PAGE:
Making your way on an extended car journey with a baby can be nerve-racking. Fortunately, there are ways to keep your child safe while you travel. Here are a few recommendations from a registered healthcare practitioner.
Always keep your baby buckled up
According to senior sister JSH van Wyk, a registered nurse with the South African Nursing Council, the most important thing any parent can do to keep their babies safe while they travel is to keep them safely strapped into an age-appropriate car seat with a 5-point harness.
"On the 1st of May 2015, a new law came into effect that makes it illegal for an infant (a child under 3 years) to travel without being strapped into a suitable car seat. If your child weighs 9kgs or less, they have to be in a rear-facing car seat. Only rear-facing seats are legally approved for children under 9kgs. If your child weighs over 9 kgs they are legally permitted to sit in a forward-facing seat,” says Nurse Van Wyk.
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Apply sunscreen on long daytime journeys
If you’re travelling with your baby in the car for quite a distance, Nurse Van Wyk recommends applying sunscreen as though you planning to spend time outdoors.
“Car windows block out UVB rays, which would typically warn us that our skin is burning. However, it still lets through UVB rays, which can cause damage to sensitive skins on a deeper cellular level. Keep your baby’s skin safe by applying a sunscreen that has been indicated as safe for use on infants, or invest in a UV-proof shade cover for the window closest to their car seat,” she recommends.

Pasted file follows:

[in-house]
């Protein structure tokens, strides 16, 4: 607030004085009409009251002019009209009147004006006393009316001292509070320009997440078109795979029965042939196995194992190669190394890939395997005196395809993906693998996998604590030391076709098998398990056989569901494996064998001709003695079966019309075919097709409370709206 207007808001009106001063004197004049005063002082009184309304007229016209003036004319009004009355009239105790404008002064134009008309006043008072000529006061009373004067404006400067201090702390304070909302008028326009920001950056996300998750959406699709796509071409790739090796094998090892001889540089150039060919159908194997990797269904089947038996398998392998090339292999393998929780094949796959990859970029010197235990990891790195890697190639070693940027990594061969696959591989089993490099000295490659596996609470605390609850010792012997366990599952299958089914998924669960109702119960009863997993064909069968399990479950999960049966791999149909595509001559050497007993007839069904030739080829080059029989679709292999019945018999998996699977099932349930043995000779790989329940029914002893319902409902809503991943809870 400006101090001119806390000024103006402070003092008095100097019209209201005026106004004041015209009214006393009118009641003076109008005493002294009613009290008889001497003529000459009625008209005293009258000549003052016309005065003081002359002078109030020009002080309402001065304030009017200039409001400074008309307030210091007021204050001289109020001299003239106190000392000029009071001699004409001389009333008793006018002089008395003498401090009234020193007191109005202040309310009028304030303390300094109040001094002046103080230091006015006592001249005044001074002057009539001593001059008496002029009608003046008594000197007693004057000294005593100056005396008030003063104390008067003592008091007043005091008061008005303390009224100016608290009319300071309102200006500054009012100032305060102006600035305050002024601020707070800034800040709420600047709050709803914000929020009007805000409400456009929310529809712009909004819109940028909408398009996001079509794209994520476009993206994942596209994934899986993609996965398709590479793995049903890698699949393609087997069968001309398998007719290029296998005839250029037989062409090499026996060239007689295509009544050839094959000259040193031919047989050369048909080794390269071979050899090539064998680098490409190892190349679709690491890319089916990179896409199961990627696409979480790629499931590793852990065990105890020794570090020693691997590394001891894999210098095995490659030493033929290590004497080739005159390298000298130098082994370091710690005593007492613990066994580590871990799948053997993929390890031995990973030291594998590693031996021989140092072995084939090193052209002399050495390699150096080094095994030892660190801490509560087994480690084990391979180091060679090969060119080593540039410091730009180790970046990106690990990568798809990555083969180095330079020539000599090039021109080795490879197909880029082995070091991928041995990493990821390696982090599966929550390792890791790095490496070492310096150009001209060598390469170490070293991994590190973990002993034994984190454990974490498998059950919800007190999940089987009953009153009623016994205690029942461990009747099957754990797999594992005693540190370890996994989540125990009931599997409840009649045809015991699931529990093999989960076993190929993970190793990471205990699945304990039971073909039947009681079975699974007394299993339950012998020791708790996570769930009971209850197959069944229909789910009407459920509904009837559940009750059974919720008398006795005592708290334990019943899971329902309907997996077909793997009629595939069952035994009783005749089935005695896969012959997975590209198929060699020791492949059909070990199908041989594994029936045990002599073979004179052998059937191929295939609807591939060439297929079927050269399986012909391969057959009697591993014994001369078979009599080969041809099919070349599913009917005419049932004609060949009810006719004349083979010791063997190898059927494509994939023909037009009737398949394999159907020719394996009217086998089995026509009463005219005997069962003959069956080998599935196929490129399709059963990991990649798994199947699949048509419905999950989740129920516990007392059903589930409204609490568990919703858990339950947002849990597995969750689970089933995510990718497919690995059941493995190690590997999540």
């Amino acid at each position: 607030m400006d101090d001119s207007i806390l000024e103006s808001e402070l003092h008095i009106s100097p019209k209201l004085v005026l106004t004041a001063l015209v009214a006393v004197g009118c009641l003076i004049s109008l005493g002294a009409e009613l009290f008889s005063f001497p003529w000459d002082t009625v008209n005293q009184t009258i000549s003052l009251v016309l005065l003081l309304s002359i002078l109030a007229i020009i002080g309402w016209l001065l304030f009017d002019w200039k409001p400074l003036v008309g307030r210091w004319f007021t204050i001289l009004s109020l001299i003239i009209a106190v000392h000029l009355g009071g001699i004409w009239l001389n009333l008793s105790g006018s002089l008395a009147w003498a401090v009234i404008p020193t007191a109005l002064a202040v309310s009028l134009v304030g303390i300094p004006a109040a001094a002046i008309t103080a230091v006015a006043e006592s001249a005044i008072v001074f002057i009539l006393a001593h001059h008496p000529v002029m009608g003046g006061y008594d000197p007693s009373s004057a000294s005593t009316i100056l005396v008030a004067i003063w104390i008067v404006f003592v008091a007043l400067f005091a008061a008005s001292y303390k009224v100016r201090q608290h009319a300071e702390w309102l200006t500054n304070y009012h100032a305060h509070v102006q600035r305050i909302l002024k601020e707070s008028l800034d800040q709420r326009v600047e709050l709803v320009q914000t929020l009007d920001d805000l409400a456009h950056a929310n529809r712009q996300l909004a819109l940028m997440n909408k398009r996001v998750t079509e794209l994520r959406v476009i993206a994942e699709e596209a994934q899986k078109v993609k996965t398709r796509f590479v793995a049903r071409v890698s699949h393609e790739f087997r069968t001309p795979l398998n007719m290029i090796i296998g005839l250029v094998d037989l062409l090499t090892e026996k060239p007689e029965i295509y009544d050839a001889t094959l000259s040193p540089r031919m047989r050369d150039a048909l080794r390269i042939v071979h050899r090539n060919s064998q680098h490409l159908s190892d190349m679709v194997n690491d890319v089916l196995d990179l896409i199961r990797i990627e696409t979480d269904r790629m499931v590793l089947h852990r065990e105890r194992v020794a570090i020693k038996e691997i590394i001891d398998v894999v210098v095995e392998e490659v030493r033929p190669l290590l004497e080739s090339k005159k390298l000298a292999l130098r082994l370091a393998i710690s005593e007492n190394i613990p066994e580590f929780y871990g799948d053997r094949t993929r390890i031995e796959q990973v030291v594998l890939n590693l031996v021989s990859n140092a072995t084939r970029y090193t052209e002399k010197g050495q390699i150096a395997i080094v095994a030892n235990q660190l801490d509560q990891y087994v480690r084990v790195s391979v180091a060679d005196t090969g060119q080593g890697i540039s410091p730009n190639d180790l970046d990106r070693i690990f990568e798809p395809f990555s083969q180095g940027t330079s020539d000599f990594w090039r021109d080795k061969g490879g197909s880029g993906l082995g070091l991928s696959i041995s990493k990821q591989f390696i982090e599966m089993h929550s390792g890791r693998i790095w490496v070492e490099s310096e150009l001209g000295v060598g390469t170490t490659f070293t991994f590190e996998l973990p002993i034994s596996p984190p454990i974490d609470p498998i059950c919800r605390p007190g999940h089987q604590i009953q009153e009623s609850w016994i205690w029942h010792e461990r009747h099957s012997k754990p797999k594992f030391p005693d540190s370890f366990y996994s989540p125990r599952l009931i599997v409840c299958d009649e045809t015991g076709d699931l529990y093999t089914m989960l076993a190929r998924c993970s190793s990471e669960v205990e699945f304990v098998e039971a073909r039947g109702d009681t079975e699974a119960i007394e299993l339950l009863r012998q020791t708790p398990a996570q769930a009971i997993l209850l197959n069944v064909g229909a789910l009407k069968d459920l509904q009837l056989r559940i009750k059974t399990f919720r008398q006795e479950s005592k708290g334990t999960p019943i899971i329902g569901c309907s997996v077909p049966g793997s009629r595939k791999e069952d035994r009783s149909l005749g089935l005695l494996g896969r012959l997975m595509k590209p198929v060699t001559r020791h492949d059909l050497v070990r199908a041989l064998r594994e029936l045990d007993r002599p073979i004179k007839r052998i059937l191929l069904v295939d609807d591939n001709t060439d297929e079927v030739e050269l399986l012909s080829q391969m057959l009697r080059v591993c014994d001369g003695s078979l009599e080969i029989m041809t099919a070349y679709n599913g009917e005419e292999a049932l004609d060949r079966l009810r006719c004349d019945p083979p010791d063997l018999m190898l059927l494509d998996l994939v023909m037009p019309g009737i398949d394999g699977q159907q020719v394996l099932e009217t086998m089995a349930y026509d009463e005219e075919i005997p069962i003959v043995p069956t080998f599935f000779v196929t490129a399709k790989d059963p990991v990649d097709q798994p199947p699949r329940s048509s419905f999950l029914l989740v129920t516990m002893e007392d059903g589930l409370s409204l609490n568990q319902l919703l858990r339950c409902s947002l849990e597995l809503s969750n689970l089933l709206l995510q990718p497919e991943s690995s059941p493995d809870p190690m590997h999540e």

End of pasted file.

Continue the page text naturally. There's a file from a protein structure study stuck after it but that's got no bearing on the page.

Keep your baby well-hydrated
Always ensure that your baby remains well-hydrated when you travel for longer distances. Nurse Van Wyk recommends that parents stick to their normal feeding schedule, stopping for meals and milk feeds along the way to keep their children hydrated throughout the journey.
Never leave your baby unattended in a car
Although it can be tempting to ‘quickly pop into shop’ when your baby is napping in their car seat, Nurse Van Wyk urges parents to never leave their babies unattended in a car.
“Please never leave your child or infant alone in the car; an errand that you thought would only take a minute could end up taking much longer than expected. Aside from the emotional impact of being left alone, an unattended child could be exposed to rapidly changing temperatures, and older children lock themselves in by accident, hurt themselves moving around in the vehicle, or even exit the vehicle and wander off,” cautions Nurse Van Wyk.
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